Leafy Green Veggies Set Omega-6 on Fire? Plus: Proprietary but Worth Mentioning Milk Protein Contrate for Knee Pain

Not new, but still novel: “Proprietary Milk Protein Concentrate” about to make a come(back) in your joint supplements? And what are the implications of the counter-intuitive effects of leafy greens in a(n unhealthy) diet? Does this mean you have to stay away from collard greens (CG), purslane (PL), or orange flesh sweet potato greens (SPG) and other putative health foods?

If you follow @SuppVersity on Facebook, you will know the peer-reviewed open access journal “Nutrients” – they publish a lot of interesting papers every month and some even make it from the short news on Facebook to an actual full-length article on the SuppVersity – two studies did just that, today: A study by Johnson et al. with the potential to (eventually unwarrantedly) spoil your appetite for leafy greens and an RCT by Ziegenfuss et al. you should know if you want to stay on top of the research on “joint supplements”… joint supplements that seem to work even for people with minor (=non-osteoporotic) ailments.

  • Omega-6/3 ratio and how its ill effect seem to be mitigated by collard greens (CG), purslane (PL) and orange flesh sweet potato greens (SPG) — Johnson 2019 
    Eating way too much vegetable and seed-oils that are high in omega-6 and low in omega-3? Then, you’re like one o the rats in a recent study from the Tuskegee University who were randomly assigned to a 25:1 ω-6:ω-3 diet with 4% (green leafy vegetables =GLVs, dried weight) of either collard greens (CG), purslane (PL), or orange flesh sweet potato greens (SPG) CG, PL or SPG.

    Dietary intake, body weight, blood pressure, plasma adiponectin, high sensitivity C-reactive protein (hsCRP), oxygen radical absorbance capacity and lipid profile were determined using standardized procedures. Following a 6-week consumption period, systolic blood pressure, plasma adiponectin, total and low-density lipoprotein (LDL) cholesterol decreased following the consumption of diets containing GLVs.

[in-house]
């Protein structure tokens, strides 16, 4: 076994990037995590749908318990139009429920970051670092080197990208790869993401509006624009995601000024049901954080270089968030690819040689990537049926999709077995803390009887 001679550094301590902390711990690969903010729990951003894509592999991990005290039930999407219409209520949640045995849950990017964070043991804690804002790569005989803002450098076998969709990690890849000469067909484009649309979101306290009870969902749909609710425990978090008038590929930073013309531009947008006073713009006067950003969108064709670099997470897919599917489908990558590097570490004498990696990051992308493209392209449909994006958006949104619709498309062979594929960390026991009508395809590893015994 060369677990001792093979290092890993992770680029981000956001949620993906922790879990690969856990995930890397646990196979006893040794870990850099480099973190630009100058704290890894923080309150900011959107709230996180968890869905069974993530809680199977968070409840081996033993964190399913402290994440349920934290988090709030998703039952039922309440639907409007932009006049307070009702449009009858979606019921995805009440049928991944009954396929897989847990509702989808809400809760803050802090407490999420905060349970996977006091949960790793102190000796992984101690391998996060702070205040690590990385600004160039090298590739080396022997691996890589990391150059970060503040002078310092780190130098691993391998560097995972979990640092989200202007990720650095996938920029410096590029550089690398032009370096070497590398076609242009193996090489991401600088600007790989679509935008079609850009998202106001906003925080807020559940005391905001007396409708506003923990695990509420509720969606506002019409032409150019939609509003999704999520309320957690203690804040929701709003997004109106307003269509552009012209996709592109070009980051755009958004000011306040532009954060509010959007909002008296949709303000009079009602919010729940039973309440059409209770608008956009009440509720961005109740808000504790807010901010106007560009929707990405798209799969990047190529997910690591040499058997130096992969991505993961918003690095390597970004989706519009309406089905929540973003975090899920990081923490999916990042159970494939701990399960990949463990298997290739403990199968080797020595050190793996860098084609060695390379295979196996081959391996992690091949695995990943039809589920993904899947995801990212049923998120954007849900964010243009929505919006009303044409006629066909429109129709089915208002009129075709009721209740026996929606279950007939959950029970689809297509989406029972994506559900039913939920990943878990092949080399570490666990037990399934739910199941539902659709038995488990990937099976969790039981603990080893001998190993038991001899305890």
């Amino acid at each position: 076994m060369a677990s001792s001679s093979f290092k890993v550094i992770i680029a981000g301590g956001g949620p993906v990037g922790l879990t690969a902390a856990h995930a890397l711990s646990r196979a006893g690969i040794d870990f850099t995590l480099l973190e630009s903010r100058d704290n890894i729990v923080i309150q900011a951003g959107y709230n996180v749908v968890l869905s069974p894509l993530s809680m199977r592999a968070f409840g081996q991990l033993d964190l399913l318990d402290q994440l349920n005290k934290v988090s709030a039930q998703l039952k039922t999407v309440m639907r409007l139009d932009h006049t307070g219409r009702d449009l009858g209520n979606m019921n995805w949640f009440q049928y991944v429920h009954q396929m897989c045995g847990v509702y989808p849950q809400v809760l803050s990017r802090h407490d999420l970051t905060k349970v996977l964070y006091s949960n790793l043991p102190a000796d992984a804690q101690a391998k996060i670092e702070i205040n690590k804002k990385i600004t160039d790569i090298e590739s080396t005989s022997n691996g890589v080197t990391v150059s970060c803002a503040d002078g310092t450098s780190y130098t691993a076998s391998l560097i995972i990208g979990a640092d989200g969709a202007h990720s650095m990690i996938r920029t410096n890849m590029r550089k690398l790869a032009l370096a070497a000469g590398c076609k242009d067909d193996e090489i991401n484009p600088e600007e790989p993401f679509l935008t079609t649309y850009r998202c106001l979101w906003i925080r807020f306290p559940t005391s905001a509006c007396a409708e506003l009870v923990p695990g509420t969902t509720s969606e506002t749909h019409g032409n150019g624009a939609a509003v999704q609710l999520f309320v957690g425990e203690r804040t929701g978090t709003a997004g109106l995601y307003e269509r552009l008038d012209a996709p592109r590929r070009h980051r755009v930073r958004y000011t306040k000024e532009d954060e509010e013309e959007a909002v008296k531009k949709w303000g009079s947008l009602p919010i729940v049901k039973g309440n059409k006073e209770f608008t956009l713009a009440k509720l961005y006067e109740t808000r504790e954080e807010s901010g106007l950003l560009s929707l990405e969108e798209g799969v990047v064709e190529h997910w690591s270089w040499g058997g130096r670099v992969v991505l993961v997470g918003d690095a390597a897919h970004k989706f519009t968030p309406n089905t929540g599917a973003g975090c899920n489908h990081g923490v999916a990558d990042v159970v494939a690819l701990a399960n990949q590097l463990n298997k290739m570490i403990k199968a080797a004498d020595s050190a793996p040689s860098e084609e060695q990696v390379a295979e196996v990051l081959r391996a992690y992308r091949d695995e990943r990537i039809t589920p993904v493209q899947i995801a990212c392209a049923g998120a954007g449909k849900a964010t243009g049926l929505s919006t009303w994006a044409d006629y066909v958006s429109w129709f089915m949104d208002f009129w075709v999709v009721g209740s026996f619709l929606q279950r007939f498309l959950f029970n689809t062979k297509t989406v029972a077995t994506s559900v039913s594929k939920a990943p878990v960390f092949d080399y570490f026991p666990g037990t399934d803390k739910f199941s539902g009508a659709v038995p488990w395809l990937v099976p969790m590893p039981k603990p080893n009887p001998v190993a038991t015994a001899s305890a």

While the food intake was hardly different, the rats on all high N6:N3 diets weighed 13-15% more than peers on an unmodified AIN-76A (Johnson 2019).

Warning: Pounding green leafy vegetables won’t keep you lean on your Westernized omega-6-super-charged diet… as the data from Johnson’s study indicates (see Figure on the left) even if you’re a mouse you’re gonna gain significantly more weight irrespective of added collard greens (CG), purslane (PL), or orange flesh sweet potato greens.

Remember: We’re talking about the stuff you usually throw away – the greens of your superfood).

Moreover, it is no coincidence that those “extra pounds” are – in relative terms – in a similar range as the extra energy intake from the high(er) fat chow (440kcal/100g vs. 370kcal/100g) – in the end, for body weight, calories count… whether and to which extent that depends on the N6:N3 ratio will have to be tested using isocaloric diets in future studies.

  • Figure 1: GLVs lowered adiponectin, and – if anything – increased the overall inflammation as measured by hs-CRP (total antioxidant potential was lowered, too | Johnson 2019)